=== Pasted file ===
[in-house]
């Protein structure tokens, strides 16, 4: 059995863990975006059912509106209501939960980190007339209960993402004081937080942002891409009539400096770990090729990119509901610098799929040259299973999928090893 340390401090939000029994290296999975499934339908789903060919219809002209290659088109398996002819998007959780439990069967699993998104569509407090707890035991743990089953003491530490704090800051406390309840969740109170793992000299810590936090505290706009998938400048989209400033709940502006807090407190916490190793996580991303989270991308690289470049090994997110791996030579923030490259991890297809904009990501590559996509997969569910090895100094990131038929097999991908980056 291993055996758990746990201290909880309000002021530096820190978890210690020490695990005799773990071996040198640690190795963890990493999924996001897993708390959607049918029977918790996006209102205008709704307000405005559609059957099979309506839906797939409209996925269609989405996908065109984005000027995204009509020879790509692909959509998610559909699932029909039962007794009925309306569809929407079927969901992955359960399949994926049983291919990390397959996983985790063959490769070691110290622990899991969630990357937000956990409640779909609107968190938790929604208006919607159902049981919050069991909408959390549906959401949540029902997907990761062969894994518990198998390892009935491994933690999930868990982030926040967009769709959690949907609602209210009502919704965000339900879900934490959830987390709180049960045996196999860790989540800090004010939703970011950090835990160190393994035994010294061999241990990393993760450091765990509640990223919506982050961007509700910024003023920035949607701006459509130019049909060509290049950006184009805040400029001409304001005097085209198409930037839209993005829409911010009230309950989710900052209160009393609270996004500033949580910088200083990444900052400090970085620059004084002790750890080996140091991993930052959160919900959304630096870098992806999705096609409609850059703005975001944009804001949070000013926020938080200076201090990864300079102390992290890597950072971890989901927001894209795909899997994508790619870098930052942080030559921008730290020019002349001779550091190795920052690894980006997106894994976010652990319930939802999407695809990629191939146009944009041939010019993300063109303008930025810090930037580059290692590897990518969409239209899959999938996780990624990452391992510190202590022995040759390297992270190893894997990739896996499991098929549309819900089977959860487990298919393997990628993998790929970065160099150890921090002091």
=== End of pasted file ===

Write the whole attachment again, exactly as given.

[in-house]
């Protein structure tokens, strides 16, 4: 059995863990975006059912509106209501939960980190007339209960993402004081937080942002891409009539400096770990090729990119509901610098799929040259299973999928090893 340390401090939000029994290296999975499934339908789903060919219809002209290659088109398996002819998007959780439990069967699993998104569509407090707890035991743990089953003491530490704090800051406390309840969740109170793992000299810590936090505290706009998938400048989209400033709940502006807090407190916490190793996580991303989270991308690289470049090994997110791996030579923030490259991890297809904009990501590559996509997969569910090895100094990131038929097999991908980056 291993055996758990746990201290909880309000002021530096820190978890210690020490695990005799773990071996040198640690190795963890990493999924996001897993708390959607049918029977918790996006209102205008709704307000405005559609059957099979309506839906797939409209996925269609989405996908065109984005000027995204009509020879790509692909959509998610559909699932029909039962007794009925309306569809929407079927969901992955359960399949994926049983291919990390397959996983985790063959490769070691110290622990899991969630990357937000956990409640779909609107968190938790929604208006919607159902049981919050069991909408959390549906959401949540029902997907990761062969894994518990198998390892009935491994933690999930868990982030926040967009769709959690949907609602209210009502919704965000339900879900934490959830987390709180049960045996196999860790989540800090004010939703970011950090835990160190393994035994010294061999241990990393993760450091765990509640990223919506982050961007509700910024003023920035949607701006459509130019049909060509290049950006184009805040400029001409304001005097085209198409930037839209993005829409911010009230309950989710900052209160009393609270996004500033949580910088200083990444900052400090970085620059004084002790750890080996140091991993930052959160919900959304630096870098992806999705096609409609850059703005975001944009804001949070000013926020938080200076201090990864300079102390992290890597950072971890989901927001894209795909899997994508790619870098930052942080030559921008730290020019002349001779550091190795920052690894980006997106894994976010652990319930939802999407695809990629191939146009944009041939010019993300063109303008930025810090930037580059290692590897990518969409239209899959999938996780990624990452391992510190202590022995040759390297992270190893894997990739896996499991098929549309819900089977959860487990298919393997990628993998790929970065160099150890921090002091």